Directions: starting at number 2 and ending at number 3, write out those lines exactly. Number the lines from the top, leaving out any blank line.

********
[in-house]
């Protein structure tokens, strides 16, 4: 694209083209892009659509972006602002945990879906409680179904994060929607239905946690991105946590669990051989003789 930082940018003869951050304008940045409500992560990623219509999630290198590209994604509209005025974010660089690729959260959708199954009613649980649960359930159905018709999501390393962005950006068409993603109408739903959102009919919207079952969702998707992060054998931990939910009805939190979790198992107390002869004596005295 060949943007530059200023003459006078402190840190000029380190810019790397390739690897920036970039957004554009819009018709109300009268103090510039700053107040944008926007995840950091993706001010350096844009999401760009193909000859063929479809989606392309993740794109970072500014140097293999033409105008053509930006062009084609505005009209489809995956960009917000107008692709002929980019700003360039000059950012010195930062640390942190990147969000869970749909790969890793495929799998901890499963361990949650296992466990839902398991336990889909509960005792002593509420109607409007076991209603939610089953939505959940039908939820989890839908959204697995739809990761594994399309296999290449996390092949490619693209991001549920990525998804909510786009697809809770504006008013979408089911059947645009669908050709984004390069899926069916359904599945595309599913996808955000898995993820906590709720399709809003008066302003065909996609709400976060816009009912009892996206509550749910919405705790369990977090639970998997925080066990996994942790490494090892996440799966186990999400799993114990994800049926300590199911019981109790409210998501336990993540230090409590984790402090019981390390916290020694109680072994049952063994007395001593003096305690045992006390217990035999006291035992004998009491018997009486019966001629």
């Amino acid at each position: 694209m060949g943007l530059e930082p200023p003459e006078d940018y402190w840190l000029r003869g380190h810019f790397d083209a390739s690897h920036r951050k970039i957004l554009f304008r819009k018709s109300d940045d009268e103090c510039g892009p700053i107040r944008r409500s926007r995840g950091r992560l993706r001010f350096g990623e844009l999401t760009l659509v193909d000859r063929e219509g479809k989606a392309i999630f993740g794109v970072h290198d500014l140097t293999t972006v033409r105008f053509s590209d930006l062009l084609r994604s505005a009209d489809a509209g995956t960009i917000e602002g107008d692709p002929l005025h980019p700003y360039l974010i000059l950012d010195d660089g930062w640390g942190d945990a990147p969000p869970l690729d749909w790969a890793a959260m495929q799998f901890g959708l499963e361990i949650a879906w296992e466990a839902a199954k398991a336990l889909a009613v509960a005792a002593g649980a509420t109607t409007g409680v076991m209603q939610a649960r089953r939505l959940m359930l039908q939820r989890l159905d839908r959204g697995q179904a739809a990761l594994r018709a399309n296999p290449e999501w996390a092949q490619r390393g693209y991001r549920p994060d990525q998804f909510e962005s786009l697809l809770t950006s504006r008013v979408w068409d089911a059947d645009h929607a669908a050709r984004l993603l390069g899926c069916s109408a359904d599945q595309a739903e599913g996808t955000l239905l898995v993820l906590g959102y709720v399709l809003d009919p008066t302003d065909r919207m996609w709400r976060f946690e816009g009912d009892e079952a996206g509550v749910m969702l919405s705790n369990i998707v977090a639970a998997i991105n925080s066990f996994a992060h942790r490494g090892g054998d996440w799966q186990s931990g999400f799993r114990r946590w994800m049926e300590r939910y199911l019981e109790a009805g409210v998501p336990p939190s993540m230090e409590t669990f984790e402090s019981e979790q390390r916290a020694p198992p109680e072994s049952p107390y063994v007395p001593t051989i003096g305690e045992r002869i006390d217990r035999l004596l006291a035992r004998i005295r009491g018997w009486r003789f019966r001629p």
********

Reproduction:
């Protein structure tokens, strides 16, 4: 694209083209892009659509972006602002945990879906409680179904994060929607239905946690991105946590669990051989003789 930082940018003869951050304008940045409500992560990623219509999630290198590209994604509209005025974010660089690729959260959708199954009613649980649960359930159905018709999501390393962005950006068409993603109408739903959102009919919207079952969702998707992060054998931990939910009805939190979790198992107390002869004596005295 060949943007530059200023003459006078402190840190000029380190810019790397390739690897920036970039957004554009819009018709109300009268103090510039700053107040944008926007995840950091993706001010350096844009999401760009193909000859063929479809989606392309993740794109970072500014140097293999033409105008053509930006062009084609505005009209489809995956960009917000107008692709002929980019700003360039000059950012010195930062640390942190990147969000869970749909790969890793495929799998901890499963361990949650296992466990839902398991336990889909509960005792002593509420109607409007076991209603939610089953939505959940039908939820989890839908959204697995739809990761594994399309296999290449996390092949490619693209991001549920990525998804909510786009697809809770504006008013979408089911059947645009669908050709984004390069899926069916359904599945595309599913996808955000898995993820906590709720399709809003008066302003065909996609709400976060816009009912009892996206509550749910919405705790369990977090639970998997925080066990996994942790490494090892996440799966186990999400799993114990994800049926300590199911019981109790409210998501336990993540230090409590984790402090019981390390916290020694109680072994049952063994007395001593003096305690045992006390217990035999006291035992004998009491018997009486019966001629």
């Amino acid at each position: 694209m060949g943007l530059e930082p200023p003459e006078d940018y402190w840190l000029r003869g380190h810019f790397d083209a390739s690897h920036r951050k970039i957004l554009f304008r819009k018709s109300d940045d009268e103090c510039g892009p700053i107040r944008r409500s926007r995840g950091r992560l993706r001010f350096g990623e844009l999401t760009l659509v193909d000859r063929e219509g479809k989606a392309i999630f993740g794109v970072h290198d500014l140097t293999t972006v033409r105008f053509s590209d930006l062009l084609r994604s505005a009209d489809a509209g995956t960009i917000e602002g107008d692709p002929l005025h980019p700003y360039l974010i000059l950012d010195d660089g930062w640390g942190d945990a990147p969000p869970l690729d749909w790969a890793a959260m495929q799998f901890g959708l499963e361990i949650a879906w296992e466990a839902a199954k398991a336990l889909a009613v509960a005792a002593g649980a509420t109607t409007g409680v076991m209603q939610a649960r089953r939505l959940m359930l039908q939820r989890l159905d839908r959204g697995q179904a739809a990761l594994r018709a399309n296999p290449e999501w996390a092949q490619r390393g693209y991001r549920p994060d990525q998804f909510e962005s786009l697809l809770t950006s504006r008013v979408w068409d089911a059947d645009h929607a669908a050709r984004l993603l390069g899926c069916s109408a359904d599945q595309a739903e599913g996808t955000l239905l898995v993820l906590g959102y709720v399709l809003d009919p008066t302003d065909r919207m996609w709400r976060f946690e816009g009912d009892e079952a996206g509550v749910m969702l919405s705790n369990i998707v977090a639970a998997i991105n925080s066990f996994a992060h942790r490494g090892g054998d996440w799966q186990s931990g999400f799993r114990r946590w994800m049926e300590r939910y199911l019981e109790a009805g409210v998501p336990p939190s993540m230090e409590t669990f984790e402090s019981e979790q390390r916290a020694p198992p109680e072994s049952p107390y063994v007395p001593t051989i003096g305690e045992r002869i006390d217990r035999l004596l006291a035992r004998i005295r009491g018997w009486r003789f019966r001629p």